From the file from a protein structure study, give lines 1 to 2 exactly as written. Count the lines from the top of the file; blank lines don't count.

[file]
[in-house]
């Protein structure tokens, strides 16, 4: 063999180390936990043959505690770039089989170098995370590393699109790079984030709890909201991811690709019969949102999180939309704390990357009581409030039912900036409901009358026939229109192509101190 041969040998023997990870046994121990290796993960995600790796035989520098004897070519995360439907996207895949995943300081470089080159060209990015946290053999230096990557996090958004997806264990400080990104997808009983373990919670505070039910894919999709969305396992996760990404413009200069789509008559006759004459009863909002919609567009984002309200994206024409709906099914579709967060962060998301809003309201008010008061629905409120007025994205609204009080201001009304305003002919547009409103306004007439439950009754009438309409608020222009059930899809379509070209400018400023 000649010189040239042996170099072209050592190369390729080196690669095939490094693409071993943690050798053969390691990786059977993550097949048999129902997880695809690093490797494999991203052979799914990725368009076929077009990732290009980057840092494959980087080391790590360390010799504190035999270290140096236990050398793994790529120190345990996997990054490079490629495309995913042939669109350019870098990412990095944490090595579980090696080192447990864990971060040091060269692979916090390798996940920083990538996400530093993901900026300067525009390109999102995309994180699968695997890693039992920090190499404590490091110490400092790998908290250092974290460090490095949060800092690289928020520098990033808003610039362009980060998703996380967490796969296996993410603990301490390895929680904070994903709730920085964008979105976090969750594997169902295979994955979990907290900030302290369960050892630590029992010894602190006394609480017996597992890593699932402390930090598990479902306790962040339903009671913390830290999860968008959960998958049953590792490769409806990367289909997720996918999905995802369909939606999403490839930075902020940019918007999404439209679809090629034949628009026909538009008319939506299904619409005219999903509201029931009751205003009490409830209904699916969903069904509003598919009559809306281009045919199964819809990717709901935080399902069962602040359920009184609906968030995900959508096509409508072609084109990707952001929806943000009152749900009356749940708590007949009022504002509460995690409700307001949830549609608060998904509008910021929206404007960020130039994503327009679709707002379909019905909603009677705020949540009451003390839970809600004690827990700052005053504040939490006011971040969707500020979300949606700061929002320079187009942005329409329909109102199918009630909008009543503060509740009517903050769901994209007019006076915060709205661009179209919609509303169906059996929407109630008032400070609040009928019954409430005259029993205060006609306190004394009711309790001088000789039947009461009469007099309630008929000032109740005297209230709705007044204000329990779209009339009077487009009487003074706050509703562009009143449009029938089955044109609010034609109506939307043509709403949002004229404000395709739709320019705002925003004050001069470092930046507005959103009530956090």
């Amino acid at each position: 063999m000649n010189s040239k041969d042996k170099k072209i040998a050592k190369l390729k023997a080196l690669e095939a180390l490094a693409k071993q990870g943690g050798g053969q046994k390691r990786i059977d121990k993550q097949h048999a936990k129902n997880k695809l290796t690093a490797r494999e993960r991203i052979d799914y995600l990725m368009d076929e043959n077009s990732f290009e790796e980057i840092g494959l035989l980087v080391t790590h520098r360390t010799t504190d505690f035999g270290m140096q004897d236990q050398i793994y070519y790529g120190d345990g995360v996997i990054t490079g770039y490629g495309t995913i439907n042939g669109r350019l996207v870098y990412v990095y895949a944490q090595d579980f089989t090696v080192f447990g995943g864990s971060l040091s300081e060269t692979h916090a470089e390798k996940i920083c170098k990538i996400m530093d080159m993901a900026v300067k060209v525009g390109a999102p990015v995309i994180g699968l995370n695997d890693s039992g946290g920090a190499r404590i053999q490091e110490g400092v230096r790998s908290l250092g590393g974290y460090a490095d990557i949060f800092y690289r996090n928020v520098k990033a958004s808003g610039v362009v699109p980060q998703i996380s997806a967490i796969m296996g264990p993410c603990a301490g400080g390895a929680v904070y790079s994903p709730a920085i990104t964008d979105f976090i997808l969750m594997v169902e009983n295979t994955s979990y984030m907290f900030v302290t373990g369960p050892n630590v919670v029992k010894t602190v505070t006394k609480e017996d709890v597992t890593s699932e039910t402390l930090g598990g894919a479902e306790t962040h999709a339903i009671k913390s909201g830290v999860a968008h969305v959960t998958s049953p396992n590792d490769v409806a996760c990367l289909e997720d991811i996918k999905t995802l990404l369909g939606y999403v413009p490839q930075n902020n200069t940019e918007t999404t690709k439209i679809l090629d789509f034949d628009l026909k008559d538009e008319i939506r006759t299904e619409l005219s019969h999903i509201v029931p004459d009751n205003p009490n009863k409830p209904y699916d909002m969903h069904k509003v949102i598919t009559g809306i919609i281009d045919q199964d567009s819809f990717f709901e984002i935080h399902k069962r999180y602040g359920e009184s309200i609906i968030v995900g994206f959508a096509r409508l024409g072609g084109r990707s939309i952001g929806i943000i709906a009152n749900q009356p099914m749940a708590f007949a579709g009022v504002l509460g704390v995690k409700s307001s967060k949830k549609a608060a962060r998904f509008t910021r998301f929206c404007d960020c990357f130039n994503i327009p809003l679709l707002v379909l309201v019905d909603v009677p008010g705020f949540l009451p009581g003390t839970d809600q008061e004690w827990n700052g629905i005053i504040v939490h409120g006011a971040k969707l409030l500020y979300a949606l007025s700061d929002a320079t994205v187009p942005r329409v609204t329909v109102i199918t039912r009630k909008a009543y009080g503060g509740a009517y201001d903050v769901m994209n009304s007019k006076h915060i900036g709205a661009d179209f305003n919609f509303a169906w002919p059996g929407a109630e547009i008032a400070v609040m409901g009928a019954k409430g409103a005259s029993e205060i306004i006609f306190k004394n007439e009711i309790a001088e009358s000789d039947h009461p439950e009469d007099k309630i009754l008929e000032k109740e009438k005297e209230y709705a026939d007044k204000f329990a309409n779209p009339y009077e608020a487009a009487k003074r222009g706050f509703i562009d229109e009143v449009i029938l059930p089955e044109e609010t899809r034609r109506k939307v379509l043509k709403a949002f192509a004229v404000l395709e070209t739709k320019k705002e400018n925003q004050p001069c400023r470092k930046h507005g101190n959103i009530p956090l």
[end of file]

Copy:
[in-house]
């Protein structure tokens, strides 16, 4: 063999180390936990043959505690770039089989170098995370590393699109790079984030709890909201991811690709019969949102999180939309704390990357009581409030039912900036409901009358026939229109192509101190 041969040998023997990870046994121990290796993960995600790796035989520098004897070519995360439907996207895949995943300081470089080159060209990015946290053999230096990557996090958004997806264990400080990104997808009983373990919670505070039910894919999709969305396992996760990404413009200069789509008559006759004459009863909002919609567009984002309200994206024409709906099914579709967060962060998301809003309201008010008061629905409120007025994205609204009080201001009304305003002919547009409103306004007439439950009754009438309409608020222009059930899809379509070209400018400023 000649010189040239042996170099072209050592190369390729080196690669095939490094693409071993943690050798053969390691990786059977993550097949048999129902997880695809690093490797494999991203052979799914990725368009076929077009990732290009980057840092494959980087080391790590360390010799504190035999270290140096236990050398793994790529120190345990996997990054490079490629495309995913042939669109350019870098990412990095944490090595579980090696080192447990864990971060040091060269692979916090390798996940920083990538996400530093993901900026300067525009390109999102995309994180699968695997890693039992920090190499404590490091110490400092790998908290250092974290460090490095949060800092690289928020520098990033808003610039362009980060998703996380967490796969296996993410603990301490390895929680904070994903709730920085964008979105976090969750594997169902295979994955979990907290900030302290369960050892630590029992010894602190006394609480017996597992890593699932402390930090598990479902306790962040339903009671913390830290999860968008959960998958049953590792490769409806990367289909997720996918999905995802369909939606999403490839930075902020940019918007999404439209679809090629034949628009026909538009008319939506299904619409005219999903509201029931009751205003009490409830209904699916969903069904509003598919009559809306281009045919199964819809990717709901935080399902069962602040359920009184609906968030995900959508096509409508072609084109990707952001929806943000009152749900009356749940708590007949009022504002509460995690409700307001949830549609608060998904509008910021929206404007960020130039994503327009679709707002379909019905909603009677705020949540009451003390839970809600004690827990700052005053504040939490006011971040969707500020979300949606700061929002320079187009942005329409329909109102199918009630909008009543503060509740009517903050769901994209007019006076915060709205661009179209919609509303169906059996929407109630008032400070609040009928019954409430005259029993205060006609306190004394009711309790001088000789039947009461009469007099309630008929000032109740005297209230709705007044204000329990779209009339009077487009009487003074706050509703562009009143449009029938089955044109609010034609109506939307043509709403949002004229404000395709739709320019705002925003004050001069470092930046507005959103009530956090």